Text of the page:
“This was a labor of love,” said Evan Smith, senior vice president for conservation ventures with The Conservation Fund.
Eight years ago, he and others started working on a plan to return an over-harvested timber stand to a more balanced working landscape. In 2010, the 48,000-acre Gilchrist Forest became Oregon’s first new state forest in more than 60 years.
Before that? The Eastern Oregon forest was managed with a light touch, until intense logging entered in the 1990s. Back then, whole stands were cleared and harvested, ending with the landowners filing bankruptcy. That’s when Smith stepped on the scene. The national nonprofit secured the property with the intent of transferring it to the state as a working landscape. It’s a young forest, which is expected given its rough past. Like the trees, the local timber economy will grow back, too. But the story wasn’t over in 2010. The Conservation Fund secured an additional 28,000 acres of adjoining forest land with the hope of adding to the Gilchrist Forest. In 2015, the final property was sold to the Oregon Department of Forestry (ODF), completing the multi-year conservation transaction.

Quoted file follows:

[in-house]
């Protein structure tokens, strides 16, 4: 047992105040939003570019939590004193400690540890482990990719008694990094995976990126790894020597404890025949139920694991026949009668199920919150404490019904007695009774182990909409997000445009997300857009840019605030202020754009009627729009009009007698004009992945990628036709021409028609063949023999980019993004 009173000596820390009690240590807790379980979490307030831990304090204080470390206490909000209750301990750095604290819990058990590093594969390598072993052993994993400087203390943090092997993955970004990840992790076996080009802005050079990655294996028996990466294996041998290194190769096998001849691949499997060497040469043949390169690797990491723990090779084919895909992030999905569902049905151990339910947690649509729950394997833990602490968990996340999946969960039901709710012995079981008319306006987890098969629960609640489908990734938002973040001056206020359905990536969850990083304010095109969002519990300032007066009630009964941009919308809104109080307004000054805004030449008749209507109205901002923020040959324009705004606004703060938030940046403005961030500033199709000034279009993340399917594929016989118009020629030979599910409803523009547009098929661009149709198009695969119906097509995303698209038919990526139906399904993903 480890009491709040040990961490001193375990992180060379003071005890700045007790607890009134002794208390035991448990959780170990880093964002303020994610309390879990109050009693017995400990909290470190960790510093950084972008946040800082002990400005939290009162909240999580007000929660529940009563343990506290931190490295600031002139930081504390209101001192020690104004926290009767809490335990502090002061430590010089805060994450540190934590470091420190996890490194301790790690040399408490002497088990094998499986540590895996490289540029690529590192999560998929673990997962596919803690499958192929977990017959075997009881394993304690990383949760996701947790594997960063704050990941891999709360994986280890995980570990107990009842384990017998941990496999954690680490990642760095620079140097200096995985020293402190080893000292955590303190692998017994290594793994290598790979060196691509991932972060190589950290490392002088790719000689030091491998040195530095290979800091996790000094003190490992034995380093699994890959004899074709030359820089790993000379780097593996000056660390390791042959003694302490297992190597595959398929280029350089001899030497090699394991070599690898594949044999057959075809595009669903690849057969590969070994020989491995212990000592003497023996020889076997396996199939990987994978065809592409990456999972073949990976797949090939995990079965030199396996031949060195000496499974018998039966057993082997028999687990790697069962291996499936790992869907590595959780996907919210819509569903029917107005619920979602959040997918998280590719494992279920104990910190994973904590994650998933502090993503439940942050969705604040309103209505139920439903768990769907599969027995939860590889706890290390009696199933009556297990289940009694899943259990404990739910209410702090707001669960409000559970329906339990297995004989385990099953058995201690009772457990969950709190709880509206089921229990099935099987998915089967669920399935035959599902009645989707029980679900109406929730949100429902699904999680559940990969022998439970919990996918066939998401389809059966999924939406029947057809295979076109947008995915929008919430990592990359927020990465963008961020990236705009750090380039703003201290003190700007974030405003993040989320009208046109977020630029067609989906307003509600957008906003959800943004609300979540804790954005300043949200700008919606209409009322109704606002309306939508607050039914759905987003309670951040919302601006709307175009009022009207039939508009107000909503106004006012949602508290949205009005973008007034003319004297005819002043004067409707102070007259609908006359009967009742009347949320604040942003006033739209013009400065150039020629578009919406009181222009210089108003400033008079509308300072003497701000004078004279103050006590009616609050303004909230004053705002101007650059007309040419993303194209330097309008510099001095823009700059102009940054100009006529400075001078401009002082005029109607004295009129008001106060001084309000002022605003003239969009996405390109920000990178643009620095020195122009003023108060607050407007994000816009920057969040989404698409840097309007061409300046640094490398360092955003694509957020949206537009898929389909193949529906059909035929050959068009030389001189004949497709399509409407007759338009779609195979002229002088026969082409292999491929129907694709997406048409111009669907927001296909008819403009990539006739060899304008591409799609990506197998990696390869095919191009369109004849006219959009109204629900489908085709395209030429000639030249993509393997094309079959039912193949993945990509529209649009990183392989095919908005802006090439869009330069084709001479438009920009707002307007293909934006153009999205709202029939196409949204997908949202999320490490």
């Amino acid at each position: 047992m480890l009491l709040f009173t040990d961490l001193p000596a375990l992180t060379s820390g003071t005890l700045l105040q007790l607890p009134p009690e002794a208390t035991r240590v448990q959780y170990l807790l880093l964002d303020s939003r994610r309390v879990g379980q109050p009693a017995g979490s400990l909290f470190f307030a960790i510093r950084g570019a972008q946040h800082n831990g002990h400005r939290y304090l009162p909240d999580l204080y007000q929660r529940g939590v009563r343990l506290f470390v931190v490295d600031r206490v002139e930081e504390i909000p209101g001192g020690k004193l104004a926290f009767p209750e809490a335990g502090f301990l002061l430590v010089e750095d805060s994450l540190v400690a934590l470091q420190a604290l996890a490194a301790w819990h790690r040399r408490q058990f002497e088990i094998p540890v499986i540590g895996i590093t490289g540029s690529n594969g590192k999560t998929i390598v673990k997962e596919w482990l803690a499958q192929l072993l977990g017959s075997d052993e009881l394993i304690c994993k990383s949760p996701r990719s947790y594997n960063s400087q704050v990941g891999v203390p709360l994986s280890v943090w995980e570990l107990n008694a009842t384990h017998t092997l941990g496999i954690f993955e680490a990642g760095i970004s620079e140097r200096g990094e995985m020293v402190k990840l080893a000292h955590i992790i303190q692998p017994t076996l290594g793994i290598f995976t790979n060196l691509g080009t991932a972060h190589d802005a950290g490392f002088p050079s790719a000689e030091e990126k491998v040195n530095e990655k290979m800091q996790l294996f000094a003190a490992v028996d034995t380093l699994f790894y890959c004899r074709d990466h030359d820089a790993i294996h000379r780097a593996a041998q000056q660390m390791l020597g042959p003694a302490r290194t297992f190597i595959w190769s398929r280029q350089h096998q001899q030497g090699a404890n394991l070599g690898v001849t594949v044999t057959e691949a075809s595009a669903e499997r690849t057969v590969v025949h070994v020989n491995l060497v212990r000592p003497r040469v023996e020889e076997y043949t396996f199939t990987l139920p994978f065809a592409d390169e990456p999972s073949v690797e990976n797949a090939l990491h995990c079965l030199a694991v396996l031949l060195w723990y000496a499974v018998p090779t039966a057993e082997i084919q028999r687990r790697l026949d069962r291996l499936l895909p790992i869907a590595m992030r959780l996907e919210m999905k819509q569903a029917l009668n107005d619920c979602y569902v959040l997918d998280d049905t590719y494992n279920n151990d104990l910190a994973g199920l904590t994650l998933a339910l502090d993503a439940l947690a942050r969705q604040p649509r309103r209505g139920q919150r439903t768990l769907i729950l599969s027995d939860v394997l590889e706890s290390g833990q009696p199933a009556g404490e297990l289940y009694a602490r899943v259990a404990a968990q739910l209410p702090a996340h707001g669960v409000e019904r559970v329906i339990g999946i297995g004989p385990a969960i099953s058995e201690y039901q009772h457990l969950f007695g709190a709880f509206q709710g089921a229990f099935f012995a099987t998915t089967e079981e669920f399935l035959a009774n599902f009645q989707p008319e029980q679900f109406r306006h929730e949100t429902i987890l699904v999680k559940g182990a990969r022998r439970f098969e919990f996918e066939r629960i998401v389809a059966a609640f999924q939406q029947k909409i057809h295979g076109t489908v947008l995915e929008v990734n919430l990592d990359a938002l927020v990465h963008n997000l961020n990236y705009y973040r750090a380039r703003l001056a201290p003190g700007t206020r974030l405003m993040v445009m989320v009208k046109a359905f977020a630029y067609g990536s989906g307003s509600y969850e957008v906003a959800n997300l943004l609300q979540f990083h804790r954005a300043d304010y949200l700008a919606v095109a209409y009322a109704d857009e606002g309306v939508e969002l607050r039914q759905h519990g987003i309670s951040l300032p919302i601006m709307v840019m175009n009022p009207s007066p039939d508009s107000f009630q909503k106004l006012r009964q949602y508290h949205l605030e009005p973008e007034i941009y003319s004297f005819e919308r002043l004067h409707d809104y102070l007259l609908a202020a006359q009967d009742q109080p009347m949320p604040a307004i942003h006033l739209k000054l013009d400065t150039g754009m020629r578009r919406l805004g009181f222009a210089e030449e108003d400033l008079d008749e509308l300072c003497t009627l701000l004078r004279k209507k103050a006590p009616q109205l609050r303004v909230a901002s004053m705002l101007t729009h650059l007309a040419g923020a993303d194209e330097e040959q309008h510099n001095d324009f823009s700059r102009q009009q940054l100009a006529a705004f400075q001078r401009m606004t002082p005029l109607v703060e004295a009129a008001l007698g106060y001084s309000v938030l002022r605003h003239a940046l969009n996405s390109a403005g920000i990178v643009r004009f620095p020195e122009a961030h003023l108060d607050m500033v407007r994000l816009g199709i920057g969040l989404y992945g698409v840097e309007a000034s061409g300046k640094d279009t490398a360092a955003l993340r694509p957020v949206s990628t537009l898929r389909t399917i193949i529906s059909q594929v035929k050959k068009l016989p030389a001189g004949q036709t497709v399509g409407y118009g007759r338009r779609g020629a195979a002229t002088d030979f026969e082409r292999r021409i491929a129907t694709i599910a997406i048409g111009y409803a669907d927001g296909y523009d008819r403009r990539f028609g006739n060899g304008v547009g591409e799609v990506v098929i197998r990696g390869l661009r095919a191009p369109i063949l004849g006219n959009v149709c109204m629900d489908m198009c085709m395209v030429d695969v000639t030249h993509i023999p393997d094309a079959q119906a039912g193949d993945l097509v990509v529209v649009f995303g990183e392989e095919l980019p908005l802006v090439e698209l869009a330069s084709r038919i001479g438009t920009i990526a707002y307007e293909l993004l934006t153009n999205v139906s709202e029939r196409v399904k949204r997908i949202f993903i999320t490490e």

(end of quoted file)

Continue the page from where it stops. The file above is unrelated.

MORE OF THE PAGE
“The Oregon Department of Forestry is the ideal manager of a property like this,” said Smith.
The ODF will manage the land to provide long term benefits to wildlife habitat, timber jobs, recreation, and revenue to support local government services. Funding for the roughly $25 million project included federal Forest Legacy funds and state lottery revenue dollars. “The forest in northern Klamath County is slowly returning,” Smith said. “You can almost see the curve of the horizon from the viewpoint up there. It’s an important piece of the conservation landscape and an awesome achievement.”
“Thanks to the support and vision of the community, the Board of Forestry, The Conservation Fund and others, we can celebrate the beginning of a great new era for these forests.” Former Oregon Governor Ted Kulongoski.